Lincoln Council monitoring allotment applicants

September 23, 2010 1:13 PM

Here at the TPA we’re always keen to hear from our supporters. Many get in touch with new campaigning ideas, observations about their local public sector, comments on which direction we should push the campaign – a whole spectrum of thoughts and suggestions that we’re always willing and grateful to receive.


This week one TPA-er emailed us in a state of some confusion having decided to make an application for a council allotment. He ventured onto Lincoln City Council’s website to register his interest and was surprised to be asked some rather personal questions about his sexual orientation, religious beliefs and ethnicity amongst others.


We all know the drill, it’s the usual Equality & Diversity monitoring form. But for an allotment? Really?  Just what is the end game here?


Lincoln1



It'd be interesting to learn where this information actually goes, or what useful, meaningful benefit can be had from profiling allotment applicants. Is there someone losing sleep at night because most allotments are maintained by retired, middle-class white men? Would they consider a drive to attract more Muslim, or perhaps transgendered people to take up gardening/pottering in order to correct the imbalance?


Of course, you don’t have to fill out the form, it is optional. Or you could be one of those facetious people who fills out the form but puts ‘other’ or ‘prefer not to say’ in answer to every question, but perhaps we should be careful lest this jeopardises our chances of being allocated an allotment...


This is local authority nonsense at its worst, and though it’s easy to poke fun at, it is costing us money and taking up the time of officers within the council (a council who allegedly have someone on staff just to deal with “gender issues”). At the end of the day – as our supporter asked  – who cares how many Christians or lesbians or black people want allotments? In what respect is this information useful in terms of practical application? It is, quite obviously, politically correct box-ticking of the most banal kind.


Of course, when the chief honcho decrees who shall receive a patch of land in which to plant carrots and chrysanthemums, he shouldn’t discriminate against anyone based on age, sex, religion, race etc but firstly, isn’t the best policy on these things ‘first come, first served’? And secondly, it’s illegal to discriminate and there are laws to protect us. If that doesn’t work then what chance has this ridiculous, ever-present form?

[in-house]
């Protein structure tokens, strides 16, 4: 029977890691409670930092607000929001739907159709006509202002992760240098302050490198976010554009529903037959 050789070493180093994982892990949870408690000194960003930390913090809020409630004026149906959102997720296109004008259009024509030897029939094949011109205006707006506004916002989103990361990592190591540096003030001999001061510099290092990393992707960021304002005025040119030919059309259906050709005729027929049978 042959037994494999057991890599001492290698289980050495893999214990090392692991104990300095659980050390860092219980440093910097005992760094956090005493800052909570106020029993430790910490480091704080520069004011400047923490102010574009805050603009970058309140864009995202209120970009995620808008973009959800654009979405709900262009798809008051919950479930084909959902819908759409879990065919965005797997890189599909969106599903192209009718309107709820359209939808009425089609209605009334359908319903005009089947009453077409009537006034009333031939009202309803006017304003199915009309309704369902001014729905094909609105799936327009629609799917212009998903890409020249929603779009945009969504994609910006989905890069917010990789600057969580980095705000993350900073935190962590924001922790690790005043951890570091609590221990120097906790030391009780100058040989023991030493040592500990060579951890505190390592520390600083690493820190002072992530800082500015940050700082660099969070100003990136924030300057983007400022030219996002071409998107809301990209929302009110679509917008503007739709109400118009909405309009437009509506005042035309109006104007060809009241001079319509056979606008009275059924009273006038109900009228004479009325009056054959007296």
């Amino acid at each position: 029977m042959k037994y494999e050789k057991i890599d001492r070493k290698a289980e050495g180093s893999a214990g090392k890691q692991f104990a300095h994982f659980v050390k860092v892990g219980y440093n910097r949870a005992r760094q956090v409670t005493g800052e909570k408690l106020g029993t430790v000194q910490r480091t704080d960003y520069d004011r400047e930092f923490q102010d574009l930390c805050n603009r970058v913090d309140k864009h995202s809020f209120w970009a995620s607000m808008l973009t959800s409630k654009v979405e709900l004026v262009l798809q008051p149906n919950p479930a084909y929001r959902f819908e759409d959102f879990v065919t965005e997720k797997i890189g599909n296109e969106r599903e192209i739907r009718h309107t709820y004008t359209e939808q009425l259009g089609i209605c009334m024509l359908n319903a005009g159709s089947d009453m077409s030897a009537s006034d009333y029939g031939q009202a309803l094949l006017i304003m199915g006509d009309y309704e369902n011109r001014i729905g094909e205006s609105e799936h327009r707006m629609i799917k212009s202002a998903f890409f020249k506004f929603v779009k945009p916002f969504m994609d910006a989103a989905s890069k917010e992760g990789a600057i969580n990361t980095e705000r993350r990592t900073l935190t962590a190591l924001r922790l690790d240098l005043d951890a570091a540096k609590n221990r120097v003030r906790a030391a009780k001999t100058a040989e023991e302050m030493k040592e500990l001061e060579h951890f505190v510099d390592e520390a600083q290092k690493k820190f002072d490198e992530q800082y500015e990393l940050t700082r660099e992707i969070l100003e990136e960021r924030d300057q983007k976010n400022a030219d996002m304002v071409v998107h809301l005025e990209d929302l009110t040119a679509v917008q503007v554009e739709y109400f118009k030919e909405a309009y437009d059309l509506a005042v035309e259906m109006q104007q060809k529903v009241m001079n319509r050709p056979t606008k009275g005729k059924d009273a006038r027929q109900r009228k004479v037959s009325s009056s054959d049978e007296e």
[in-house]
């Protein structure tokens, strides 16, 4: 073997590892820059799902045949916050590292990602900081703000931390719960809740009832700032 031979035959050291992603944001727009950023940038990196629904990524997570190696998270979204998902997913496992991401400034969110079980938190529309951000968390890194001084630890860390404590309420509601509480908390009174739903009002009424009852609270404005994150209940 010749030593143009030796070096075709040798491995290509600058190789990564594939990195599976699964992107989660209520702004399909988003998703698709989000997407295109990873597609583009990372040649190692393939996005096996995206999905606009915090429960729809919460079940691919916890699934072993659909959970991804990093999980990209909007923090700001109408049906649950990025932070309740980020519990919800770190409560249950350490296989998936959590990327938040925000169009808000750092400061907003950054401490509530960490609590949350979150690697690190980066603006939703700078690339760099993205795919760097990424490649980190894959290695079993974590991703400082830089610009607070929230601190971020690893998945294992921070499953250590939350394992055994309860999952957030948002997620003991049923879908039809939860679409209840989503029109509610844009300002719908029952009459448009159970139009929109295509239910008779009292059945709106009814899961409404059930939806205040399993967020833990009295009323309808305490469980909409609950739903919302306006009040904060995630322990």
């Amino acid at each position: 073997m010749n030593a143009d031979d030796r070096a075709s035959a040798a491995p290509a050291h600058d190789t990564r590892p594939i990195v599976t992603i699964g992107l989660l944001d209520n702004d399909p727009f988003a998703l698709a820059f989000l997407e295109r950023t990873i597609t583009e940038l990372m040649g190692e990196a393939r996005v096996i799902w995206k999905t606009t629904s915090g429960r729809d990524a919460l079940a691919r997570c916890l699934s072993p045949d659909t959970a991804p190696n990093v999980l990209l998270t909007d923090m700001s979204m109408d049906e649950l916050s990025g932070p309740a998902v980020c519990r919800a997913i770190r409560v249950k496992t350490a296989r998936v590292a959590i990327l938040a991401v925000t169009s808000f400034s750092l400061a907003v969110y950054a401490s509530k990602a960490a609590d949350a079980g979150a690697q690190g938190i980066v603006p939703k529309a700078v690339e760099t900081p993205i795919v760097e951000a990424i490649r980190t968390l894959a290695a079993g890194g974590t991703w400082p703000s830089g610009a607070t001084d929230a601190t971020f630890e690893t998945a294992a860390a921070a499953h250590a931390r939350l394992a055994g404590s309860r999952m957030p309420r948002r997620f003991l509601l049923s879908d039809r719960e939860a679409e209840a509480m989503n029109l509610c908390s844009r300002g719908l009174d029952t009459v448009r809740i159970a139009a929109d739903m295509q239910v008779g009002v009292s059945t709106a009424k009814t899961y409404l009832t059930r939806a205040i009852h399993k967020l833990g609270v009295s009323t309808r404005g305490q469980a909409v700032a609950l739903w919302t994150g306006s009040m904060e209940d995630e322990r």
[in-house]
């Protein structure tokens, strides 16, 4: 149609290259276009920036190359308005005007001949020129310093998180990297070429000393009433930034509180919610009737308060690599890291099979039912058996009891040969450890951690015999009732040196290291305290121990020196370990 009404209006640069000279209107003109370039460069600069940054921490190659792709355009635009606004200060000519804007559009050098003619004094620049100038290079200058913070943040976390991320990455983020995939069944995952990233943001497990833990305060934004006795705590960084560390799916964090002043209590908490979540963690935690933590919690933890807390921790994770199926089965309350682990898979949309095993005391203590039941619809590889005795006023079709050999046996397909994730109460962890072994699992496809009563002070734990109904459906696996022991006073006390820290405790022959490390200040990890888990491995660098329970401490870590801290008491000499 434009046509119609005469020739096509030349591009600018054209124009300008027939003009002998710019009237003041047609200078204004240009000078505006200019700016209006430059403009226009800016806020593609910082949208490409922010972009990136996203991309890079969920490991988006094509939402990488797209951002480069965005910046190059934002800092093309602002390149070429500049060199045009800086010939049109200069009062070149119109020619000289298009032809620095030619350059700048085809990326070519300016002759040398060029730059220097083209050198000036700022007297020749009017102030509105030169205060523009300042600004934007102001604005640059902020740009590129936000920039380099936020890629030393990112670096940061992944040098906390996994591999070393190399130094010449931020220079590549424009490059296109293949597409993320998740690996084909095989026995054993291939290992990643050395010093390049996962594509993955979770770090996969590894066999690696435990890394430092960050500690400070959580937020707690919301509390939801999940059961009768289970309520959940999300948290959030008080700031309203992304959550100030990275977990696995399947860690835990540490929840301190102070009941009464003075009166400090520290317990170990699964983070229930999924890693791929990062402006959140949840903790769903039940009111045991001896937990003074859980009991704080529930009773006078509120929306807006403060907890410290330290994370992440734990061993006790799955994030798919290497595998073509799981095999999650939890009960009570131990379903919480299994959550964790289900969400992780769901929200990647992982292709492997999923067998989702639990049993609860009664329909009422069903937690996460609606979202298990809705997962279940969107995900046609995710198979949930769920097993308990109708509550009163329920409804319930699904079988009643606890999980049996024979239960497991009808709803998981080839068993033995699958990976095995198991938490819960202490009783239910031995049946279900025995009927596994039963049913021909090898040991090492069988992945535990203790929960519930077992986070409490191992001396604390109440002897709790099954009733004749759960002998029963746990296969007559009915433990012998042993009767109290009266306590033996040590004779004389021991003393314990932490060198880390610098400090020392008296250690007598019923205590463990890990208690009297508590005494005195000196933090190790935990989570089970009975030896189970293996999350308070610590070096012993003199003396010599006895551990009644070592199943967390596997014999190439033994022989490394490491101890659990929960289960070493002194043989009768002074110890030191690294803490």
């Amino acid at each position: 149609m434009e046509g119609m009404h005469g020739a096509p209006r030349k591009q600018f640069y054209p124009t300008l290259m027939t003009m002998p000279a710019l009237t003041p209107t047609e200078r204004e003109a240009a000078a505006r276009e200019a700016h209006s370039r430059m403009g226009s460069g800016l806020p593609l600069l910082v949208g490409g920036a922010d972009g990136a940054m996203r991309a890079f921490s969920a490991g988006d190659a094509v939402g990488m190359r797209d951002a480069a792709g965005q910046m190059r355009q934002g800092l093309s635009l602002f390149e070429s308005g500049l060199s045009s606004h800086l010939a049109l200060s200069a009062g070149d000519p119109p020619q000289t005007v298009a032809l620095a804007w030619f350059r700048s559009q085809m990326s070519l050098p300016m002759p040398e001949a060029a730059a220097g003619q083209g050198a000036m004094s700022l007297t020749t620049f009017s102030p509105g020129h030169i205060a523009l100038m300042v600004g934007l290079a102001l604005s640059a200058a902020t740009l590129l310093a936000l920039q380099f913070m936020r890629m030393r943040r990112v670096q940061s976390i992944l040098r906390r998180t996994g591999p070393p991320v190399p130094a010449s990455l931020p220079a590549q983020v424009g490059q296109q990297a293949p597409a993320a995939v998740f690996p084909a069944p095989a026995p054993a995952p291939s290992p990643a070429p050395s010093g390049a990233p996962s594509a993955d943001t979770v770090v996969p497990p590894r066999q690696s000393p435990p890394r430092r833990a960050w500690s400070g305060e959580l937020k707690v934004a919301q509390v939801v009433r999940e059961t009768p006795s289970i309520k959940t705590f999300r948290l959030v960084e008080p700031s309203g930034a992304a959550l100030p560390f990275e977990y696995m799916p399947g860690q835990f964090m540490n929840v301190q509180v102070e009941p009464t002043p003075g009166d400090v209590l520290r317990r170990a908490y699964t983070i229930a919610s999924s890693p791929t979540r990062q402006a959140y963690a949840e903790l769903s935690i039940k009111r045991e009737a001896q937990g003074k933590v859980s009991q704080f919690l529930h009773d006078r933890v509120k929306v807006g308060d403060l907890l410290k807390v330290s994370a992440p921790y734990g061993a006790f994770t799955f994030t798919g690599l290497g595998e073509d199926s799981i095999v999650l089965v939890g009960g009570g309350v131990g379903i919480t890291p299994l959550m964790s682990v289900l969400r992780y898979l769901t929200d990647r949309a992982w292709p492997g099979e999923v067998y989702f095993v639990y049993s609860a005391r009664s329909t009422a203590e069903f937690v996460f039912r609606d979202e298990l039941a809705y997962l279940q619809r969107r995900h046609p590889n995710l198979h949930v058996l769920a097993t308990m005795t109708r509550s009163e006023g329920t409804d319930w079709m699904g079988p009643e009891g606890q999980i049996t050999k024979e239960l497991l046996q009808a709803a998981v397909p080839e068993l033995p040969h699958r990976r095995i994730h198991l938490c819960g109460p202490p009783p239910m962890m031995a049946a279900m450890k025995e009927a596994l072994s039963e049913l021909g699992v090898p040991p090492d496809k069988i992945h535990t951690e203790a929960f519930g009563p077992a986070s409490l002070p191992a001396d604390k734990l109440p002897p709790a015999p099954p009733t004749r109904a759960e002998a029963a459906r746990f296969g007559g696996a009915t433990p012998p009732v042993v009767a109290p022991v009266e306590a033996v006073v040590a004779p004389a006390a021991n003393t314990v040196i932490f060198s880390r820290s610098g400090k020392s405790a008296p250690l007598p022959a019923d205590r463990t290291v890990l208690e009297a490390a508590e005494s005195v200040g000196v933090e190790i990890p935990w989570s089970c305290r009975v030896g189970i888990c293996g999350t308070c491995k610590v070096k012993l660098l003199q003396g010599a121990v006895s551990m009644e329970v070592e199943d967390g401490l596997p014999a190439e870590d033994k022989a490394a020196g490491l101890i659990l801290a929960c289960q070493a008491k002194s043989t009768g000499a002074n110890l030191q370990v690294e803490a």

Here at the TPA we’re always keen to hear from our supporters. Many get in touch with new campaigning ideas, observations about their local public sector, comments on which direction we should push the campaign – a whole spectrum of thoughts and suggestions that we’re always willing and grateful to receive.


This week one TPA-er emailed us in a state of some confusion having decided to make an application for a council allotment. He ventured onto Lincoln City Council’s website to register his interest and was surprised to be asked some rather personal questions about his sexual orientation, religious beliefs and ethnicity amongst others.


We all know the drill, it’s the usual Equality & Diversity monitoring form. But for an allotment? Really?  Just what is the end game here?


Lincoln1



It'd be interesting to learn where this information actually goes, or what useful, meaningful benefit can be had from profiling allotment applicants. Is there someone losing sleep at night because most allotments are maintained by retired, middle-class white men? Would they consider a drive to attract more Muslim, or perhaps transgendered people to take up gardening/pottering in order to correct the imbalance?


Of course, you don’t have to fill out the form, it is optional. Or you could be one of those facetious people who fills out the form but puts ‘other’ or ‘prefer not to say’ in answer to every question, but perhaps we should be careful lest this jeopardises our chances of being allocated an allotment...


This is local authority nonsense at its worst, and though it’s easy to poke fun at, it is costing us money and taking up the time of officers within the council (a council who allegedly have someone on staff just to deal with “gender issues”). At the end of the day – as our supporter asked  – who cares how many Christians or lesbians or black people want allotments? In what respect is this information useful in terms of practical application? It is, quite obviously, politically correct box-ticking of the most banal kind.


Of course, when the chief honcho decrees who shall receive a patch of land in which to plant carrots and chrysanthemums, he shouldn’t discriminate against anyone based on age, sex, religion, race etc but firstly, isn’t the best policy on these things ‘first come, first served’? And secondly, it’s illegal to discriminate and there are laws to protect us. If that doesn’t work then what chance has this ridiculous, ever-present form? 


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